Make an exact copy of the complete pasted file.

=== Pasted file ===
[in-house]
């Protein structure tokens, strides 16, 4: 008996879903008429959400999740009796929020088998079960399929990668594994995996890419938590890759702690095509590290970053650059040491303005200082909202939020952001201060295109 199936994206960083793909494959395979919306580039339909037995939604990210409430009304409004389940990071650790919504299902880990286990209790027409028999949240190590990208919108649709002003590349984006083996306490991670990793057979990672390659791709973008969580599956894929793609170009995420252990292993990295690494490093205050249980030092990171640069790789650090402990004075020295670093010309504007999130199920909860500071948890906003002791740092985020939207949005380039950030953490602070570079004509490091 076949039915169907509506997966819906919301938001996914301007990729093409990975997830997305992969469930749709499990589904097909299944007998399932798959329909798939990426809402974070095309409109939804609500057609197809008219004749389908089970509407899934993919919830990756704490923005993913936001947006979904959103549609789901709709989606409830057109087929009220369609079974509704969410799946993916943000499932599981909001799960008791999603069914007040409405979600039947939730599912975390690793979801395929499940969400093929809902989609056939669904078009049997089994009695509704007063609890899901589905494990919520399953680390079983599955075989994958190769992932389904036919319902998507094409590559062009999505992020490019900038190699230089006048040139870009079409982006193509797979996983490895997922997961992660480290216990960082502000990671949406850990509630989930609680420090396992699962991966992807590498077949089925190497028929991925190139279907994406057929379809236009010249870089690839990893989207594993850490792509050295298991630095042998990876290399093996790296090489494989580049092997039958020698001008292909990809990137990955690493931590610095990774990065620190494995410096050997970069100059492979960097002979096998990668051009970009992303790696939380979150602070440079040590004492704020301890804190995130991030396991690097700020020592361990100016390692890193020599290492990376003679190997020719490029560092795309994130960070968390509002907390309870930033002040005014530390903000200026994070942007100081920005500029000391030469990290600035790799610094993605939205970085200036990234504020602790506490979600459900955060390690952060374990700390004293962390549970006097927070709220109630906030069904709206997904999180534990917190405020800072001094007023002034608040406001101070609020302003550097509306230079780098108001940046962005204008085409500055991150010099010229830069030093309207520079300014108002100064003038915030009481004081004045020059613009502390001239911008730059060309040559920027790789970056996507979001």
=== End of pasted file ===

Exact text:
[in-house]
């Protein structure tokens, strides 16, 4: 008996879903008429959400999740009796929020088998079960399929990668594994995996890419938590890759702690095509590290970053650059040491303005200082909202939020952001201060295109 199936994206960083793909494959395979919306580039339909037995939604990210409430009304409004389940990071650790919504299902880990286990209790027409028999949240190590990208919108649709002003590349984006083996306490991670990793057979990672390659791709973008969580599956894929793609170009995420252990292993990295690494490093205050249980030092990171640069790789650090402990004075020295670093010309504007999130199920909860500071948890906003002791740092985020939207949005380039950030953490602070570079004509490091 076949039915169907509506997966819906919301938001996914301007990729093409990975997830997305992969469930749709499990589904097909299944007998399932798959329909798939990426809402974070095309409109939804609500057609197809008219004749389908089970509407899934993919919830990756704490923005993913936001947006979904959103549609789901709709989606409830057109087929009220369609079974509704969410799946993916943000499932599981909001799960008791999603069914007040409405979600039947939730599912975390690793979801395929499940969400093929809902989609056939669904078009049997089994009695509704007063609890899901589905494990919520399953680390079983599955075989994958190769992932389904036919319902998507094409590559062009999505992020490019900038190699230089006048040139870009079409982006193509797979996983490895997922997961992660480290216990960082502000990671949406850990509630989930609680420090396992699962991966992807590498077949089925190497028929991925190139279907994406057929379809236009010249870089690839990893989207594993850490792509050295298991630095042998990876290399093996790296090489494989580049092997039958020698001008292909990809990137990955690493931590610095990774990065620190494995410096050997970069100059492979960097002979096998990668051009970009992303790696939380979150602070440079040590004492704020301890804190995130991030396991690097700020020592361990100016390692890193020599290492990376003679190997020719490029560092795309994130960070968390509002907390309870930033002040005014530390903000200026994070942007100081920005500029000391030469990290600035790799610094993605939205970085200036990234504020602790506490979600459900955060390690952060374990700390004293962390549970006097927070709220109630906030069904709206997904999180534990917190405020800072001094007023002034608040406001101070609020302003550097509306230079780098108001940046962005204008085409500055991150010099010229830069030093309207520079300014108002100064003038915030009481004081004045020059613009502390001239911008730059060309040559920027790789970056996507979001």